The next generation of AliveCor’s electrocardiogram (ECG) technology for mobile devices — Kardia Pro — includes an AI platform that allows for earlier detection of atrial fibrillation (Afib), a leading cause of stroke. AliveCor also announced a series D funding round of $30 million, led by Omron Healthcare and Mayo Clinic, which will be used to accelerate innovations and expand adoption of AliveCor’s technology worldwide.
AliveCor’s MoMe Kardia, a wireless remote monitoring system that aids doctors in the diagnosis of cardiac arrhythmias, was cleared by the FDA last year. The system is the industry’s first “3-in-1 single piece device” that can capture, store, and transmit ECG and motion data, transmit and perform analysis, and send alerts based on actionable data for physician reviews without any interaction with the patient.
“What I find so compelling about Kardia is how it empowers my patient, making them much more proactive in their own healthcare,” said Theodore Takata, cardiac electrophysiologist, in a recent press release. “Reviewing data this quickly also lets me make important medical decisions, accelerating the time to diagnosis and avoiding unnecessary healthcare utilization.”
Kardia Pro is outfitted with an “industry-first artificial intelligence-enabled platform” that allows doctors to track their patients remotely and be alerted to early signs of Afib, the most common form of cardiac arrhythmia. The Centers for Disease Control and Prevention (CDC) estimates that between 2.7 and 6 million people in the US have Afib, which increases a person’s risk of stroke by four or five times and causes approximately 15 to 20 percent of ischemic strokes.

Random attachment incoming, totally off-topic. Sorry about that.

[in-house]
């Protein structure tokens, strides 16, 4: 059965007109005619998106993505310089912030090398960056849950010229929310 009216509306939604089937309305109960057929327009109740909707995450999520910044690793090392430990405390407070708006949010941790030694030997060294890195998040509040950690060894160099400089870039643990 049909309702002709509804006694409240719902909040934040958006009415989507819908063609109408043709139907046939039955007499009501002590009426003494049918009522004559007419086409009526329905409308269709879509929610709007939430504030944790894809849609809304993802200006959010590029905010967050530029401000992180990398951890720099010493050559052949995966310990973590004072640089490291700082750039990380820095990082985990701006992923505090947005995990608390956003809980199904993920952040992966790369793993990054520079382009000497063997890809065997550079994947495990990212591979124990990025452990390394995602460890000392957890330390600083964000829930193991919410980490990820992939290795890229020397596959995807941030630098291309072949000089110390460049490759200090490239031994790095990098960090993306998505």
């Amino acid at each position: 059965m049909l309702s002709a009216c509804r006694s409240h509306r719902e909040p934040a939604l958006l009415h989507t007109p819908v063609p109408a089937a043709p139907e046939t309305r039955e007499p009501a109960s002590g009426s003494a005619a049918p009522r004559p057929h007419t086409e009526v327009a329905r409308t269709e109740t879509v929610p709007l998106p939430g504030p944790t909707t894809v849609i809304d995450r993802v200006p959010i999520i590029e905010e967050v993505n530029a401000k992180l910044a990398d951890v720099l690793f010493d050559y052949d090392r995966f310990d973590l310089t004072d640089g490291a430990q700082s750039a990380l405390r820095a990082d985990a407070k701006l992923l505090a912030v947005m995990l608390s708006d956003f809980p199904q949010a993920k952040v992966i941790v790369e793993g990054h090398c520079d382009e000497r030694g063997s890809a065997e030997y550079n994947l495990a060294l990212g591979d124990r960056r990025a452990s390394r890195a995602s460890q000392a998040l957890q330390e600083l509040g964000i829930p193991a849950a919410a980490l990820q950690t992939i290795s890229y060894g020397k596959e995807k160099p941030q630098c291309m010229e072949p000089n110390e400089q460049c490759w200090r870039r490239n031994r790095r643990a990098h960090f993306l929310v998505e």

AliveCor CEO Vic Gundotra stated in a press release that the new system would help “drive healthcare toward the 21st century” by tracking “important measures of physiology like weight, activity, and blood pressure—and, for the first time, AI technology is used to create a personal heart profile for each user, enabling user identification.”
The development and commercialization of the Kardia Pro platform will benefit from $30 million of funding by various investors, including Mayo Clinic and Omron Healthcare. AliveCor and Mayo Clinic first partnered in October to investigate “hidden health signals” using mobile ECG devices and machine learning to analyze millions of ECG recordings.
Omron Healthcare, which recently unveiled a smart watch-sized blood pressure monitor, is partnering with AliveCor to advance its own software capabilities, drive awareness of heart health awareness, and transform the doctor patient relationship dynamic with state-of-the-art technology, said Omron CEO Ranndy Kellogg in the press release.
Erik Bracciodieta, a senior analyst from Decision Resources Group, recently wrote for MDO that it remains to be seen if next-generation technology like Kardia, or implanted technology like Medtronic’s Reveal LINQ, will supplant traditional monitoring technology.
“So, will physicians replace all their ECG monitoring with post-symptomatic smart-phone devices? How much data are they willing to forego for the sake of convenience?” wrote Bracciodieta. “At the very least, AliveCor’s device will be used to supplement the [traditional] monitoring, perhaps even contributing to decision whether long-term monitoring is warranted for symptomatic patients.”